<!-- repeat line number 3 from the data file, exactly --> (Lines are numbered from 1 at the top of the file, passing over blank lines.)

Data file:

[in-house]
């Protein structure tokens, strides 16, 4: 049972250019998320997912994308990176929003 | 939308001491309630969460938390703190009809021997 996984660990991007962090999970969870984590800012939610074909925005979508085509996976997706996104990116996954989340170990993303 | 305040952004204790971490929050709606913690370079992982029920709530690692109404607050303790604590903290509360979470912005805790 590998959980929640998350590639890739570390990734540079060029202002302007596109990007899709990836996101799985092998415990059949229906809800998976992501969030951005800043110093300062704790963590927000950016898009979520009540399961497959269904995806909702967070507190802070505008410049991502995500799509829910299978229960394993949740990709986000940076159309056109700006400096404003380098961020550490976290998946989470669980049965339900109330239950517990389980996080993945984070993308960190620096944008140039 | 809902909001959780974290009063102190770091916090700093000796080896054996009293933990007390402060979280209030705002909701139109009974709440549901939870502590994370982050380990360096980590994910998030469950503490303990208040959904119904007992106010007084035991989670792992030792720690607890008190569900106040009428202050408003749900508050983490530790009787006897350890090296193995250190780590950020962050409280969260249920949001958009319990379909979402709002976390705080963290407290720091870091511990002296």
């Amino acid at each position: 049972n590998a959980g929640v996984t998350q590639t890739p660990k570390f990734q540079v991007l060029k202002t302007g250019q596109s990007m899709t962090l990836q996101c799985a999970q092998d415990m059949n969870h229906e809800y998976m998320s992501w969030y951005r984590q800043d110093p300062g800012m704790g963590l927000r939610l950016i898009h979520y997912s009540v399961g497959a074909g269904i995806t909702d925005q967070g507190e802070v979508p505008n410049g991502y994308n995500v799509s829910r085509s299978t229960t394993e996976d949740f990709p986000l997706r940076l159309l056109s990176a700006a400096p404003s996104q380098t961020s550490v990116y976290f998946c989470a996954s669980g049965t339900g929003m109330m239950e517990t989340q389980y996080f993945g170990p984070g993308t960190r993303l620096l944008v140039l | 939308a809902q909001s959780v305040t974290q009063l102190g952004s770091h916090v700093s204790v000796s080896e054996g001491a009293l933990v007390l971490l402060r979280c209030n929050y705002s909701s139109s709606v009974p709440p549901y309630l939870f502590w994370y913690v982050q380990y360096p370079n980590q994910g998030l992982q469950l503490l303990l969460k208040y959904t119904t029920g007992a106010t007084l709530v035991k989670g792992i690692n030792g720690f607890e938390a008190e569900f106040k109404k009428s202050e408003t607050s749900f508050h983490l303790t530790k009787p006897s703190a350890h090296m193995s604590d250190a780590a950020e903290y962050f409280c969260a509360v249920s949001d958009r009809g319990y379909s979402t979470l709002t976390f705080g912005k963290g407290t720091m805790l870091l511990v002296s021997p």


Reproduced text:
């Amino acid at each position: 049972n590998a959980g929640v996984t998350q590639t890739p660990k570390f990734q540079v991007l060029k202002t302007g250019q596109s990007m899709t962090l990836q996101c799985a999970q092998d415990m059949n969870h229906e809800y998976m998320s992501w969030y951005r984590q800043d110093p300062g800012m704790g963590l927000r939610l950016i898009h979520y997912s009540v399961g497959a074909g269904i995806t909702d925005q967070g507190e802070v979508p505008n410049g991502y994308n995500v799509s829910r085509s299978t229960t394993e996976d949740f990709p986000l997706r940076l159309l056109s990176a700006a400096p404003s996104q380098t961020s550490v990116y976290f998946c989470a996954s669980g049965t339900g929003m109330m239950e517990t989340q389980y996080f993945g170990p984070g993308t960190r993303l620096l944008v140039l | 939308a809902q909001s959780v305040t974290q009063l102190g952004s770091h916090v700093s204790v000796s080896e054996g001491a009293l933990v007390l971490l402060r979280c209030n929050y705002s909701s139109s709606v009974p709440p549901y309630l939870f502590w994370y913690v982050q380990y360096p370079n980590q994910g998030l992982q469950l503490l303990l969460k208040y959904t119904t029920g007992a106010t007084l709530v035991k989670g792992i690692n030792g720690f607890e938390a008190e569900f106040k109404k009428s202050e408003t607050s749900f508050h983490l303790t530790k009787p006897s703190a350890h090296m193995s604590d250190a780590a950020e903290y962050f409280c969260a509360v249920s949001d958009r009809g319990y379909s979402t979470l709002t976390f705080g912005k963290g407290t720091m805790l870091l511990v002296s021997p």